The Scottish Government can now, as of April 1, raise its own debt – via bonds or ‘kilts’ as they’re known. But there’s been no fanfare so far and no evidence the government wants to use this new power.
Archives for May 2015
This week’s Poem of the Moment, courtesy of Scottish Poetry Library, brings a welcome flash of spring sunshine. In a country still rocked by political aftershocks, there’s relief in the imagery of The Light Streams In, though not without ambiguity – which also suits the Scottish climate.
A few years ago, the word Scotland meant more or less the same for most Scots. Today two Scots might use the same word but have two entirely different things in mind. An opinion piece by German linguist Regina Erich on the use – and abuse – of language.
Tom Devine considers the Scottish political landscape after the rout of unionist parties and re-examines the “Scottish Question” en route to an uncertain future.
The post mortem over Labour’s disastrous defeat on May 7 continues. A German social democrat sets out his view of why the party lost so heavily.
The 56 SNP MPs will soon get their first taste of powerlessness in Westminster as David Cameron uses his majority in Parliament to shun their demands across the board, argues Ray Perman.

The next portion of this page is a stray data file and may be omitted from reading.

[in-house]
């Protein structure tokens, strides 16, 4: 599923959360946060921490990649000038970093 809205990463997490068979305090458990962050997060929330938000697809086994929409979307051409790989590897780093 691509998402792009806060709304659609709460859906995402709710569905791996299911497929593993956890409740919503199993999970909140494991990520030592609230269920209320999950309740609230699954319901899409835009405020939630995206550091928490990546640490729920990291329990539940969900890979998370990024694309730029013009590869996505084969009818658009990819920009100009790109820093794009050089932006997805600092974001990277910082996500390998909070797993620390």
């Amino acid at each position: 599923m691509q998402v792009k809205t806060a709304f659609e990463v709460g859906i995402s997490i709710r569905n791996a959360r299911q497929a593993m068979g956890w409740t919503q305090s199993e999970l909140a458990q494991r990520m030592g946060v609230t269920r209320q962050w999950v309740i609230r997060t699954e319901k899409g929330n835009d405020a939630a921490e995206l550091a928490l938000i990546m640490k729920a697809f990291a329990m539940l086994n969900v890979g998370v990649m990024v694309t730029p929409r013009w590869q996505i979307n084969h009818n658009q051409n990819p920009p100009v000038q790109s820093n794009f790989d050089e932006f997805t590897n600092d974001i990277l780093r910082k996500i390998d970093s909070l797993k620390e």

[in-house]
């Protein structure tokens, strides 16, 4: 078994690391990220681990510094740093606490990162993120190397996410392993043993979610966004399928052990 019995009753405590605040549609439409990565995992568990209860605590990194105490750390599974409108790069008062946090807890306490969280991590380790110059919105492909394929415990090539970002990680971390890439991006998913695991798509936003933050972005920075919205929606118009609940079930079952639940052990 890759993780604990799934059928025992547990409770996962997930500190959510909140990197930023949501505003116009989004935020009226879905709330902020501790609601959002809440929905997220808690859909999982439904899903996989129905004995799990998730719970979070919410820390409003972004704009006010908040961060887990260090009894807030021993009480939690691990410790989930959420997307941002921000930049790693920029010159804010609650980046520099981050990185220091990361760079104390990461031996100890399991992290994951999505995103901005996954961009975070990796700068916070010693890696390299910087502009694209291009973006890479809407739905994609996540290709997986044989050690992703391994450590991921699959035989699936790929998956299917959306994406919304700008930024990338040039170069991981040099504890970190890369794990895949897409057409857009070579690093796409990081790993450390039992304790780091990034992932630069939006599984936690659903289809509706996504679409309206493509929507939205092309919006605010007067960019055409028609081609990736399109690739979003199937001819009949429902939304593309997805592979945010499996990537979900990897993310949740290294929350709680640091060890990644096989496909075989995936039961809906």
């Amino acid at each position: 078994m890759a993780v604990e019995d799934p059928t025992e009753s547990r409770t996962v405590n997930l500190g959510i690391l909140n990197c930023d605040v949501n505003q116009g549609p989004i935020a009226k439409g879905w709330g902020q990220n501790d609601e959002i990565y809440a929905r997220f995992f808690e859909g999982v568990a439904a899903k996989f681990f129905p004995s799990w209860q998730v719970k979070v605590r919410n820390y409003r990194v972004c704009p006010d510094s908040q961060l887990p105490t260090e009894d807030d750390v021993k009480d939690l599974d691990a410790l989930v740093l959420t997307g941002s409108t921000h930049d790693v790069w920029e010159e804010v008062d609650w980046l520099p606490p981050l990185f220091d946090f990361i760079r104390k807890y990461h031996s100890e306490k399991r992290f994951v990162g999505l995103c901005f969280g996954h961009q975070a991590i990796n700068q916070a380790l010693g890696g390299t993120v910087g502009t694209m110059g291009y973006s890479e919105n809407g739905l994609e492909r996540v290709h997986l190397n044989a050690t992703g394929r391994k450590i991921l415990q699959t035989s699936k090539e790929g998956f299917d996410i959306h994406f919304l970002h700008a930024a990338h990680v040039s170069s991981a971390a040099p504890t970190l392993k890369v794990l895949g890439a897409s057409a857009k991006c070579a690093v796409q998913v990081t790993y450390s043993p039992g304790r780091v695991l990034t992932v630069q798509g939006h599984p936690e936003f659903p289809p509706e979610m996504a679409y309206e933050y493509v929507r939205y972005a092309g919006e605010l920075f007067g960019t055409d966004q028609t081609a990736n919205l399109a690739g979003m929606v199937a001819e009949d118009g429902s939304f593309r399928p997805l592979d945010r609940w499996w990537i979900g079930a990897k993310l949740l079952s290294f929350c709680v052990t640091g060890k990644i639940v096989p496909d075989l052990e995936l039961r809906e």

The newly elected Conservative Government may be considering full fiscal autonomy for Scotland in a struggle for power with the resurgent SNP. Prof Paul Cairney says it may backfire and fatally undermine the Union.
‘You campaign in poetry; you govern in prose,’ as the late former New York governor Mario Cuomo famously put it. A cynic might say the UK general election campaign has produced no poetry and precious little decent prose. But we’re not cynical. From today, thanks to the Scottish Poetry Library, we are delighted to add a new dimension to Sceptical Scot and it will be pure poetry. Though not necessarily free from politics.
The Scottish Government wants pre-school kids to spend more and more hours away from home. But Laura Bird thinks there are other ways to get more women into work, boost the economy and enable parents to look after their bairns.
What is the Yes movement? A protest? A religion? A cult? No: with its discipline, utopianism, strategic intelligence and sense of historic agency it bears the classic hallmarks of a revolutionary movement.